It’s also a good idea to include many color pictures with labels, so someone who speaks rudimentary English would still be able to understand it.
Have a hard copy for when guests are in the house, but I also like to email a PDF version a week before they arrive. I do this so my guest has an opportunity to look it over and ask any questions, but also because it contains detailed arrival instructions.
Here are some subjects that you might want to include:
- Emergency contact information
- Arrival information
- Check in and check out times
- House rules
- Wifi password
- How to use the television
- Nearby medical facilities
- What to do with trash and recycling
- How to use the gas/electric stove
- Where to find more towels
- Suggested taxi company
- Suggested restaurants and bars
Anticipate your guests’ needs.
Your guests don’t know your space, so you need to make it as user-friendly as possible. In a hotel room, most things you would want or need are within view. Some things are tucked away, but these are secondary items.
Sure, you can explain where to find things in your guidebook, but at the risk of it getting super long, just try to put things in intuitive places so that your guests don’t have to search. This can be as simple as putting laundry detergent near the washer and extra toilet paper in the bathroom. Your guests will appreciate your effort, and it will also make your space feel more warm and inviting.Your guests don't know your space, so you need to make it as user-friendly as possible.Click To Tweet
Make extra sets of keys.
I suggest having five sets of keys for your rental, so that everyone who might potentially need one has one.
- Your guest
- A cleaning person
- A trusted neighbor, for emergencies
- An extra — You never know!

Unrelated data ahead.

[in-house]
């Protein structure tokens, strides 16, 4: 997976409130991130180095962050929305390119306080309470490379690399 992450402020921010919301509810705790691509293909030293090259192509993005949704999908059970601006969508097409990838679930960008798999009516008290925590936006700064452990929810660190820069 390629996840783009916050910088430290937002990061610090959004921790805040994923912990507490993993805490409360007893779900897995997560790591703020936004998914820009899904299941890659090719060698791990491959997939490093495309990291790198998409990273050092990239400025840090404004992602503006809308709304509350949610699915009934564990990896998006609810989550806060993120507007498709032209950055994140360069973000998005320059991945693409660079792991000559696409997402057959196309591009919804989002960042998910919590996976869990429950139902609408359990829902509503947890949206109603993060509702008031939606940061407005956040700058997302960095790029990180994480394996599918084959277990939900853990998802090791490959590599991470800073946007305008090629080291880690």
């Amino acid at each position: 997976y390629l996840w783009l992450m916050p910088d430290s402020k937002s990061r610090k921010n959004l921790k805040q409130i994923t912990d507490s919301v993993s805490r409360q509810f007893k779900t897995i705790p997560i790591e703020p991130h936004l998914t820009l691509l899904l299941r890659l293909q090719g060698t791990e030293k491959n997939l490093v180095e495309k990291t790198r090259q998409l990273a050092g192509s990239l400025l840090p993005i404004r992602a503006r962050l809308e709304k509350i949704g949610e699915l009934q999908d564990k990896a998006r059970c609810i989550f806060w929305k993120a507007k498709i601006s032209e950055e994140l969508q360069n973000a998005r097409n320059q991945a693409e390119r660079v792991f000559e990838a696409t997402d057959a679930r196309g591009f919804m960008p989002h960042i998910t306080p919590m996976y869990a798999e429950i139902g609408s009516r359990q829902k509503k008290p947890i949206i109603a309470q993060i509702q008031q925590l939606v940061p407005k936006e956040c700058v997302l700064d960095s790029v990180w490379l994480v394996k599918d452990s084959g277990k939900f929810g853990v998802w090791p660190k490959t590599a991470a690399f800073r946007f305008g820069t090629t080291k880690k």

Spotting Red Flags With Potential Guests
You will probably receive requests from folks who have not been reviewed by another host. This might make them seem un-vetted and therefore risky, so you might be tempted to decline them outright.
DON’T! There could be many reasons for this: it could be their first time using Airbnb, their last host just never got around to reviewing them…who knows? You might be missing out on having a perfectly awesome guest.
Instead, DO read the message that accompanies the request and feel free to ask additional questions.
Also, DO read all reviews with a grain of salt. Some people are nearly impossible to please or — let’s be honest — downright petty. There also may be communication issues or misunderstandings that contribute to a bad review, none of which you really want to penalize a potential guest for. Use your best judgement, and take the time to ask those follow-up questions to clear up any areas you might be unsure about.
Here are a few suggested follow-up questions:
- Please tell me a little more about you and your group.
- Please confirm how many people would be staying in the house/apartment.
- What do you have planned for your holiday/business trip?
These are very simple questions that all guests should be able to answer. If they don’t answer the questions or their answers break any of your house rules, this might be an indicator that they’re not right for your space.
After reading their reviews and asking follow-up questions, if you still don’t feel the guest would be a good fit, decline the booking offer. This doesn’t have to be a big deal, and you don’t have to feel guilty. Just make the call early and stick to your guns — It’s better for your Airbnb ranking to decline an offer up front, than to cancel a booking after the fact.
There’s nothing worse than fending off anxiety all throughout a guest’s stay because you weren’t really sure about them, but accepted the offer anyway. This is your space, and you should feel comfortable with whoever is in it. It’s always best to play it safe!